EL PASO, Texas (KTSM) – The El Paso Police Department recommends opposing several police justice reform bills in the city’s legislative priorities for Austin.

The El Paso City Council voted 7-1 in favor of supporting state efforts to address mass violence, reduce residential speed limits, Medicaid expansion, mental illness efforts among some issues. District 6 Rep. Claudia Rodriguez casted the lone dissenting vote.

Over law enforcement, the council voted in-line with the El Paso Police Department’s recommendations for issues police support. The council took no action on items the department opposed at the state level.

The council did strike one line in the department’s recommendations for support entitled ‘policies or procedures in conformance with existing EPPD policy.’

City Reps. Peter Svarzbein and Henry Rivera also pushed to ensure El Paso express interest in funding for body cameras. The council decided to remain neutral in the deliberation of the proposed George Floyd Act unveiled by the Texas Black Caucus last August.

East Side Rep. Cassandra Hernandez said the police department does not set policy but the council does.

“I certainly don’t want the motion to reflect that the police department is giving policy directives to council,” Hernandez said.

Gonzalez said recommendations from the police department were made out of concerns for their safety.

“That recommendation is grounded in safety of the officer,” City Manager Tommy Gonzalez said. “I am always going to advise the safety of the employee first.”

The El Paso Police Department has proposed the council consider opposing the following:

  • Prohibiting neck or throat restraint, unless allowed in extreme circumstances
  • Removal of qualified immunity
  • Elimination or revision of asset forfeiture
  • Prohibition of no knock entries, unless adopted under TCOLE policy
  • Unfunded mandates
  • Disciplinary matrix
  • Cite and release mandates

The El Paso Police Department supports

  • Policies around the department’s policies
  • Use for force policy promulgated by the TCOLE
  • De-escalation policy promulgated by TCOLE
  • Release of police employment records promulgated by TCOLE
  • Duty to intervene
  • Additional reporting requirements for use of force, no knock entries
  • Consent to motor vehicle search, provided that motor vehicle recording is allowed
  • Additional training, provided that does not result in significant increase in costs, unless state provides resources and funds.

*Information on El Paso Police Department opposition and support from city documents.

The council made their vote on Monday night as part of their work session before tomorrow’s regular council meeting. They discussed priorities and what issues to support in Austin as the legislative session continues.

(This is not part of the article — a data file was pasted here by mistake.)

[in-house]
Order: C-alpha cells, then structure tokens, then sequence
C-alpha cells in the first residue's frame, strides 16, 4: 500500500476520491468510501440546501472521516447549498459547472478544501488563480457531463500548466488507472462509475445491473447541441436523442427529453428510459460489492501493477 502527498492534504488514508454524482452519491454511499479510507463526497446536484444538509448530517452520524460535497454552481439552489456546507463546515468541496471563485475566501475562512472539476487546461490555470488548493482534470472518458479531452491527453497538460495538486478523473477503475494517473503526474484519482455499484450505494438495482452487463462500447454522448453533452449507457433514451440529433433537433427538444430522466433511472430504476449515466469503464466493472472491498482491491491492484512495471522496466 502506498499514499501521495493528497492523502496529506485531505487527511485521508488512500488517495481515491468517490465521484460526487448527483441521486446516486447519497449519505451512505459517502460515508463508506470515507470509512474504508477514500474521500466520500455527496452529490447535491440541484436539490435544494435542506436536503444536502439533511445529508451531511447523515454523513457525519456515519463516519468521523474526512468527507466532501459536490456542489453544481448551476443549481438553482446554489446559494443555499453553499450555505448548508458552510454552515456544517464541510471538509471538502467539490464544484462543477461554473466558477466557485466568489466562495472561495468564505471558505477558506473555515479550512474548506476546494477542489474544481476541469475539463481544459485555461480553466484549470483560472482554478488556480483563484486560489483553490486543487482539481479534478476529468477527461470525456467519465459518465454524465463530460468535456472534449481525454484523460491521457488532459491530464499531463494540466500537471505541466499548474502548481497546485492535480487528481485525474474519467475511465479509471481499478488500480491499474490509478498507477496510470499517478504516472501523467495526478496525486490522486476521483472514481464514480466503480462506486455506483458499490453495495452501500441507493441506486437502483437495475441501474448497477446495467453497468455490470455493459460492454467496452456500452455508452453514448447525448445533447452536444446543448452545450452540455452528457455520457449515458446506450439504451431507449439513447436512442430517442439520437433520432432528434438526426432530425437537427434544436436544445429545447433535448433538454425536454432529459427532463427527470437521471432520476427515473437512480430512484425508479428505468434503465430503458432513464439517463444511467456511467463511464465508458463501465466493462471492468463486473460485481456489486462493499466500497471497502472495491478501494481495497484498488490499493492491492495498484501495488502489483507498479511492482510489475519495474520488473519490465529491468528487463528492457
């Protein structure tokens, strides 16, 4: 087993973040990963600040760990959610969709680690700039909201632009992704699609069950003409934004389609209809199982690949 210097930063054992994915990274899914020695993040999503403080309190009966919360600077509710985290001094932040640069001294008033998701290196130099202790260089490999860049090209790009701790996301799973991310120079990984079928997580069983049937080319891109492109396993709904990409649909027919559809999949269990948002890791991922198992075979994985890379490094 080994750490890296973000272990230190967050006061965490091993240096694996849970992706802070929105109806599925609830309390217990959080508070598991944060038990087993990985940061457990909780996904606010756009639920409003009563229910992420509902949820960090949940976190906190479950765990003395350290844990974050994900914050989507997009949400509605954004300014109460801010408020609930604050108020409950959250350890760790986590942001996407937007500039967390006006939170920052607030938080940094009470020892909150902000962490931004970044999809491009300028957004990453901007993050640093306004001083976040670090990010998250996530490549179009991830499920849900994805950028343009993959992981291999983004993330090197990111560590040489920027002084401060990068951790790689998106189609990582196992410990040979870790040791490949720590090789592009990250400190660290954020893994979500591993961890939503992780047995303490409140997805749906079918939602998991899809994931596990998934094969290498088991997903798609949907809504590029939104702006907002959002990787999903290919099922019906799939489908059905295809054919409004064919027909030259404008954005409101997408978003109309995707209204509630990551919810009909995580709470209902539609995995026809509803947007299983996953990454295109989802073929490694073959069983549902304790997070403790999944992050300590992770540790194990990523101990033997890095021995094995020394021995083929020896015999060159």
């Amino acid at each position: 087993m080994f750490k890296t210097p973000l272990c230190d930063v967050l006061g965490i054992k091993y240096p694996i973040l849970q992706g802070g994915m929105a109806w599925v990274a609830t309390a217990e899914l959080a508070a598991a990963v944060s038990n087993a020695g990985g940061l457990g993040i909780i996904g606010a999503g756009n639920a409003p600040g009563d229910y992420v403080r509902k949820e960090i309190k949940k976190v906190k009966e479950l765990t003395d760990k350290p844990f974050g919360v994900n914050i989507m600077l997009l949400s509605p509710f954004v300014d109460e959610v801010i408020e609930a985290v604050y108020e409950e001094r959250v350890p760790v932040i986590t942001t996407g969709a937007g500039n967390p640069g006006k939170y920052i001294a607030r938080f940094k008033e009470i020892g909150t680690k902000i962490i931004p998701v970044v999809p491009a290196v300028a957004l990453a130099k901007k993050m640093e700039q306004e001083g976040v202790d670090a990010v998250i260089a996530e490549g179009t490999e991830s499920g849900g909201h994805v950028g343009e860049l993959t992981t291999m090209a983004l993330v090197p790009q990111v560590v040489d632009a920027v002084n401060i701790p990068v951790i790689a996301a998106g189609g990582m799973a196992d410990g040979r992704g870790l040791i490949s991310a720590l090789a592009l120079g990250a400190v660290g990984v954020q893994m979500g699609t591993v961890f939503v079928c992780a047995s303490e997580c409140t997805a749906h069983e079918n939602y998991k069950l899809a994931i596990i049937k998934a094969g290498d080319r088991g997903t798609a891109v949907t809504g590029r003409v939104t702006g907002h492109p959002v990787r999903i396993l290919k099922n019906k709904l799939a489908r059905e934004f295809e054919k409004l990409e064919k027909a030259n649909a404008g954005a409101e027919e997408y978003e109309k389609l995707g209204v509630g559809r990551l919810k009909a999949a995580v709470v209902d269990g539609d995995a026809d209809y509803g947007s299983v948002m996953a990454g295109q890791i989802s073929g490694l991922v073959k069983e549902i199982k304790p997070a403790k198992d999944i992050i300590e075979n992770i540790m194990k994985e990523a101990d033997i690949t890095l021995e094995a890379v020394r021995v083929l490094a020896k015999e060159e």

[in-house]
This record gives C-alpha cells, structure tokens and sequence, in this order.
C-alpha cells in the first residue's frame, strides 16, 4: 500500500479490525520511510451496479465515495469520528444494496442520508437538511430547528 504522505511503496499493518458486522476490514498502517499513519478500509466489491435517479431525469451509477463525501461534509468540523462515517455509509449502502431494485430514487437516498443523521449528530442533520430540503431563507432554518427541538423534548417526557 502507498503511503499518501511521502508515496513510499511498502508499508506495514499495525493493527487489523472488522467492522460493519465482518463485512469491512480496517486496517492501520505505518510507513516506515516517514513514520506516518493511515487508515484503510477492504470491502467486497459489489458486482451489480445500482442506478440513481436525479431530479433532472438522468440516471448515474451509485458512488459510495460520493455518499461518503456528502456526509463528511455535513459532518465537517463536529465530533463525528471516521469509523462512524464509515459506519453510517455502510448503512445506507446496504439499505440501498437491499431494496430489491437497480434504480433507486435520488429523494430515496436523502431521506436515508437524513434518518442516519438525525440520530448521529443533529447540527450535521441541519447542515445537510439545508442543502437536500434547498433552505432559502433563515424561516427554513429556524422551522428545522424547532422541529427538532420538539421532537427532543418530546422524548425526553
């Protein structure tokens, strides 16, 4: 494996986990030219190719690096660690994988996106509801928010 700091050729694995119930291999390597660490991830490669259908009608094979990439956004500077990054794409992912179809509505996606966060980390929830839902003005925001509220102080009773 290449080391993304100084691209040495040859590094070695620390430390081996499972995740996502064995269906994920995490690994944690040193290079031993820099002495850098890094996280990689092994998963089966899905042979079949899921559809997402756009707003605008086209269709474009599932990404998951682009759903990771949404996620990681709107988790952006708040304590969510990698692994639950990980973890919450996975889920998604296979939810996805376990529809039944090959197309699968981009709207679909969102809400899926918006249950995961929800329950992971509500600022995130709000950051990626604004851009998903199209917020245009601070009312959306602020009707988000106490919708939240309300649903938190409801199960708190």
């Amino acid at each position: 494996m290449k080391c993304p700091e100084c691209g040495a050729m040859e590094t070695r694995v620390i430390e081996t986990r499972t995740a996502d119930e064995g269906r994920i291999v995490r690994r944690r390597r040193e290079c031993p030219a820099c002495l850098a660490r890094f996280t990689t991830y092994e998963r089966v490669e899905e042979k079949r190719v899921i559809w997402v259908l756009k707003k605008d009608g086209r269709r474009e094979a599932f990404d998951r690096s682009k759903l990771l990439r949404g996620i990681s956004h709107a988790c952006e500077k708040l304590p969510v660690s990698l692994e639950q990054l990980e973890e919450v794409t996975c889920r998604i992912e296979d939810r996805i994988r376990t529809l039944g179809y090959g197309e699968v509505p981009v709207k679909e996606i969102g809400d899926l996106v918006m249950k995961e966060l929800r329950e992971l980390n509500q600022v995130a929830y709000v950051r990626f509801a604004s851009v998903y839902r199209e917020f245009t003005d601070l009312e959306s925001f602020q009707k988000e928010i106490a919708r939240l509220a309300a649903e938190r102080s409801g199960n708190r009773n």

Guadalupe Cuellar and Snapper Carr, who represent the city’s interests in Austin, provided an overview of bills filed in the legislature impacting various policies and agendas.

Cuellar told the council that more than 40 police reform bills had been filed and the George Floyd Act could receive a hearing. And, Carr said there will be much discourse about public safety and policing this year.

“The topic of public safety reform it is going to be a very broad topic because of the national discussion brought about by the protests following George Floyd’s death this summer,” Carr said. “Couple that with discussions nationwide around police funding. Couple that with discussions about updating in training with these other items.”

Nationwide, local police departments and state legislatures have been called to change policy over policing due to the high-profile death of George Floyd and Breonna Taylor.

Among the council’s discussions were updates from the police department on best practices, racial profiling, use of force and deadly force incidents and the composition and scope of the El Paso Discipline Review Board and the Shooting Review board.

The discussion came from a resolution passed by the council last June when calls from the community for change in policing pushed the city to review its methods.

Zina Silva, an assistant police chief with EPPD, said the city has contracted two groups to help analyze and review the department’s data processes with racial profiling and use of force and deadly force.

The Justice Research Consultants will help the city with traffic stop and racial profiling assessments. And, Hillard Heintze, will help analyze use of force in the department.